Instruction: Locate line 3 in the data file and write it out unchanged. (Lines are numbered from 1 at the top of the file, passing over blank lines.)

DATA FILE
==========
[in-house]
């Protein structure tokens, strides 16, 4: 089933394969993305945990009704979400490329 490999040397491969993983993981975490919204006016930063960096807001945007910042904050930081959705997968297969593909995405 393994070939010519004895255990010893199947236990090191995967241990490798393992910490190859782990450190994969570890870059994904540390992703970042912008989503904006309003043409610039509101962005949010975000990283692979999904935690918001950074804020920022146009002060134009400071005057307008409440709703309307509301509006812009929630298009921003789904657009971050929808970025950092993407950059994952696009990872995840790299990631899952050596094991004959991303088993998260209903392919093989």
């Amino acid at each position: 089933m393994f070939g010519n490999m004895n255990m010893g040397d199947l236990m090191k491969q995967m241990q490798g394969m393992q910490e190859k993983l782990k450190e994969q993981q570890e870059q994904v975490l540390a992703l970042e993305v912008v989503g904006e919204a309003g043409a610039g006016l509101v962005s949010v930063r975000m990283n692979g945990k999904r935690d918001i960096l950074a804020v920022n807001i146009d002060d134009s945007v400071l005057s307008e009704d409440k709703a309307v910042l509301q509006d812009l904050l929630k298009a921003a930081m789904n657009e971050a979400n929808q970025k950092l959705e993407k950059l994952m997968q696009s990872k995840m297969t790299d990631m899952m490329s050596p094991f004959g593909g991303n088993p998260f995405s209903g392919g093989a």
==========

């Amino acid at each position: 089933m393994f070939g010519n490999m004895n255990m010893g040397d199947l236990m090191k491969q995967m241990q490798g394969m393992q910490e190859k993983l782990k450190e994969q993981q570890e870059q994904v975490l540390a992703l970042e993305v912008v989503g904006e919204a309003g043409a610039g006016l509101v962005s949010v930063r975000m990283n692979g945990k999904r935690d918001i960096l950074a804020v920022n807001i146009d002060d134009s945007v400071l005057s307008e009704d409440k709703a309307v910042l509301q509006d812009l904050l929630k298009a921003a930081m789904n657009e971050a979400n929808q970025k950092l959705e993407k950059l994952m997968q696009s990872k995840m297969t790299d990631m899952m490329s050596p094991f004959g593909g991303n088993p998260f995405s209903g392919g093989a």